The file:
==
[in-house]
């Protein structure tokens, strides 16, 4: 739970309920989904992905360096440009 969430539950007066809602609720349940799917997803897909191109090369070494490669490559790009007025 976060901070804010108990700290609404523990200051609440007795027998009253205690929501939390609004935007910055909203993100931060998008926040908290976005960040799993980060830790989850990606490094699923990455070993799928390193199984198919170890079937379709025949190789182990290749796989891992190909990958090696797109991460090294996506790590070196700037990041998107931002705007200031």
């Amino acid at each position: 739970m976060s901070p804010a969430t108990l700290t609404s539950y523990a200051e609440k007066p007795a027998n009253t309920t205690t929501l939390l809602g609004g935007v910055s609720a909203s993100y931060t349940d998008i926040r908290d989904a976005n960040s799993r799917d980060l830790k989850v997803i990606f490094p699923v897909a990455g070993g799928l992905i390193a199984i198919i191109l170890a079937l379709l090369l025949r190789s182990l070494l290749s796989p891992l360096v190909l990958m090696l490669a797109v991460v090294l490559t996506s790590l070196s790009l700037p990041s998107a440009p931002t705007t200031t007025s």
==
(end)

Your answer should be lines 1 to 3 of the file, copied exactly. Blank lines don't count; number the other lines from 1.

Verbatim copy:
[in-house]
């Protein structure tokens, strides 16, 4: 739970309920989904992905360096440009 969430539950007066809602609720349940799917997803897909191109090369070494490669490559790009007025 976060901070804010108990700290609404523990200051609440007795027998009253205690929501939390609004935007910055909203993100931060998008926040908290976005960040799993980060830790989850990606490094699923990455070993799928390193199984198919170890079937379709025949190789182990290749796989891992190909990958090696797109991460090294996506790590070196700037990041998107931002705007200031």
């Amino acid at each position: 739970m976060s901070p804010a969430t108990l700290t609404s539950y523990a200051e609440k007066p007795a027998n009253t309920t205690t929501l939390l809602g609004g935007v910055s609720a909203s993100y931060t349940d998008i926040r908290d989904a976005n960040s799993r799917d980060l830790k989850v997803i990606f490094p699923v897909a990455g070993g799928l992905i390193a199984i198919i191109l170890a079937l379709l090369l025949r190789s182990l070494l290749s796989p891992l360096v190909l990958m090696l490669a797109v991460v090294l490559t996506s790590l070196s790009l700037p990041s998107a440009p931002t705007t200031t007025s």